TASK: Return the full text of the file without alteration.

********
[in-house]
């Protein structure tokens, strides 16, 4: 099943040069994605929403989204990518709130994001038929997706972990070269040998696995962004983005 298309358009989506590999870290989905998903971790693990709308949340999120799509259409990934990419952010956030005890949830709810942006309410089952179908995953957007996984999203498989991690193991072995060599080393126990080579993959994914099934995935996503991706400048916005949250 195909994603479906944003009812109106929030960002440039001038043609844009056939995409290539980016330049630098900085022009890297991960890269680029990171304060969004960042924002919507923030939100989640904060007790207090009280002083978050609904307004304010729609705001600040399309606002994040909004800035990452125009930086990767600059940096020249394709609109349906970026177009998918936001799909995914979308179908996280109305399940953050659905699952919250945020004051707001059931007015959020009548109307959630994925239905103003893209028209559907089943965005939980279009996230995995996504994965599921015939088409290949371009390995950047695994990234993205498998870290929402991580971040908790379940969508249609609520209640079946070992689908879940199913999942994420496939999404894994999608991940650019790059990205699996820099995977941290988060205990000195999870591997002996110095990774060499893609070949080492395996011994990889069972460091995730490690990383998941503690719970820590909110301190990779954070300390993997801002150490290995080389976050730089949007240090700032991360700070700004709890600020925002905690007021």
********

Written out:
[in-house]
């Protein structure tokens, strides 16, 4: 099943040069994605929403989204990518709130994001038929997706972990070269040998696995962004983005 298309358009989506590999870290989905998903971790693990709308949340999120799509259409990934990419952010956030005890949830709810942006309410089952179908995953957007996984999203498989991690193991072995060599080393126990080579993959994914099934995935996503991706400048916005949250 195909994603479906944003009812109106929030960002440039001038043609844009056939995409290539980016330049630098900085022009890297991960890269680029990171304060969004960042924002919507923030939100989640904060007790207090009280002083978050609904307004304010729609705001600040399309606002994040909004800035990452125009930086990767600059940096020249394709609109349906970026177009998918936001799909995914979308179908996280109305399940953050659905699952919250945020004051707001059931007015959020009548109307959630994925239905103003893209028209559907089943965005939980279009996230995995996504994965599921015939088409290949371009390995950047695994990234993205498998870290929402991580971040908790379940969508249609609520209640079946070992689908879940199913999942994420496939999404894994999608991940650019790059990205699996820099995977941290988060205990000195999870591997002996110095990774060499893609070949080492395996011994990889069972460091995730490690990383998941503690719970820590909110301190990779954070300390993997801002150490290995080389976050730089949007240090700032991360700070700004709890600020925002905690007021």